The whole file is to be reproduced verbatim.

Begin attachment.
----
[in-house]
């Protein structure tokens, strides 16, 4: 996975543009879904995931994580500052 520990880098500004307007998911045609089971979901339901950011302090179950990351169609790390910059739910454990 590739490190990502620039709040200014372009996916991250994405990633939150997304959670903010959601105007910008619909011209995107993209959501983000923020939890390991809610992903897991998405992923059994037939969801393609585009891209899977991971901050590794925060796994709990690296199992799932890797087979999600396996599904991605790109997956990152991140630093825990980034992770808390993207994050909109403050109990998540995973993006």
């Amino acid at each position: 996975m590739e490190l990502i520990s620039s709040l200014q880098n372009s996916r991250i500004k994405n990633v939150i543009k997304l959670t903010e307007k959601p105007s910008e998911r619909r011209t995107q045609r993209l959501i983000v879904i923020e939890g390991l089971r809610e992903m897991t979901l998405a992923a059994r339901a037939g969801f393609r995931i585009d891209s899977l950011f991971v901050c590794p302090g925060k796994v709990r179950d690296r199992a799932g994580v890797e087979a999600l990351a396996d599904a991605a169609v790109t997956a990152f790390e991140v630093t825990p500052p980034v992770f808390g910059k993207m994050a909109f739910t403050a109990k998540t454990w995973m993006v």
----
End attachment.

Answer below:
[in-house]
């Protein structure tokens, strides 16, 4: 996975543009879904995931994580500052 520990880098500004307007998911045609089971979901339901950011302090179950990351169609790390910059739910454990 590739490190990502620039709040200014372009996916991250994405990633939150997304959670903010959601105007910008619909011209995107993209959501983000923020939890390991809610992903897991998405992923059994037939969801393609585009891209899977991971901050590794925060796994709990690296199992799932890797087979999600396996599904991605790109997956990152991140630093825990980034992770808390993207994050909109403050109990998540995973993006």
């Amino acid at each position: 996975m590739e490190l990502i520990s620039s709040l200014q880098n372009s996916r991250i500004k994405n990633v939150i543009k997304l959670t903010e307007k959601p105007s910008e998911r619909r011209t995107q045609r993209l959501i983000v879904i923020e939890g390991l089971r809610e992903m897991t979901l998405a992923a059994r339901a037939g969801f393609r995931i585009d891209s899977l950011f991971v901050c590794p302090g925060k796994v709990r179950d690296r199992a799932g994580v890797e087979a999600l990351a396996d599904a991605a169609v790109t997956a990152f790390e991140v630093t825990p500052p980034v992770f808390g910059k993207m994050a909109f739910t403050a109990k998540t454990w995973m993006v």